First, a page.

U.S. crude oil imports from Canada growing in importance - WBOY.com: Clarksburg, Morgantown: News, Sports, Weather

U.S. crude oil imports from Canada growing in importance

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Already larger than U.S. crude oil imports from any other country, Canada's share of U.S. imports is growing even as total imports fall, the U.S. Energy Information Administration reported Nov. 28.

U.S. crude oil imports fell from 10.1 million barrels per day in 2006 to 8.9 mbpd in 2011, according to EIA data, and are on track to fall again in 2012.

Imports from Canada have risen over the same period: from 1.8 mbpd in 2006 to 2.2 mbpd in 2011, or from 18 percent to 25 percent.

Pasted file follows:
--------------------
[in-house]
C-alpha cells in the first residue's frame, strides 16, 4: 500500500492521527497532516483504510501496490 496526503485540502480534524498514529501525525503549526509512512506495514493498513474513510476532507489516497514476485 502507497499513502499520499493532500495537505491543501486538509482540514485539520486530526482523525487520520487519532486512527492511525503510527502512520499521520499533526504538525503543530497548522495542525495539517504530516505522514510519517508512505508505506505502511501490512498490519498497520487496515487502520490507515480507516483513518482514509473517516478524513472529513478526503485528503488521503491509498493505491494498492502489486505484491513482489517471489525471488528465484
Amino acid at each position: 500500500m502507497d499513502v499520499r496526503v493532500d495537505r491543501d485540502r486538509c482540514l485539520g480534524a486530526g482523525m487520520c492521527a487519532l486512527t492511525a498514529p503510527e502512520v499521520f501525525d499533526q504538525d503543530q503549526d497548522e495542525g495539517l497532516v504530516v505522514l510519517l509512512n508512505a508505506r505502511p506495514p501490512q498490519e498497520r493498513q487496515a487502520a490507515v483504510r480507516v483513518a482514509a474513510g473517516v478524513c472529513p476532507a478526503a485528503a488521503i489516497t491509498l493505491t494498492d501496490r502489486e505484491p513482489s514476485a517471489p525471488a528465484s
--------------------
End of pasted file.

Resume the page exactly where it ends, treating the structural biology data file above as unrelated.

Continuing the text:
Through August, crude imports from Canada in 2012 topped 28 percent of all U.S. imports.

Canada is not a member of the Organization of Petroleum Exporting Countries. In crude oil exports to the U.S., it is followed by OPEC member Saudi Arabia, non-OPEC Mexico and OPEC member Venezuela.

The EIA reported earlier this week that the United States and Canada form the largest integrated energy market in the world.

Energy trade between the two countries exceeded $100 billion dollars (U.S.) in 2011, including not only petroleum product but also natural gas, electricity, hydropower, coal and other energy commodities.

As the national dialog on energy security has advanced, it has centered increasingly on North American, rather than U.S., energy security.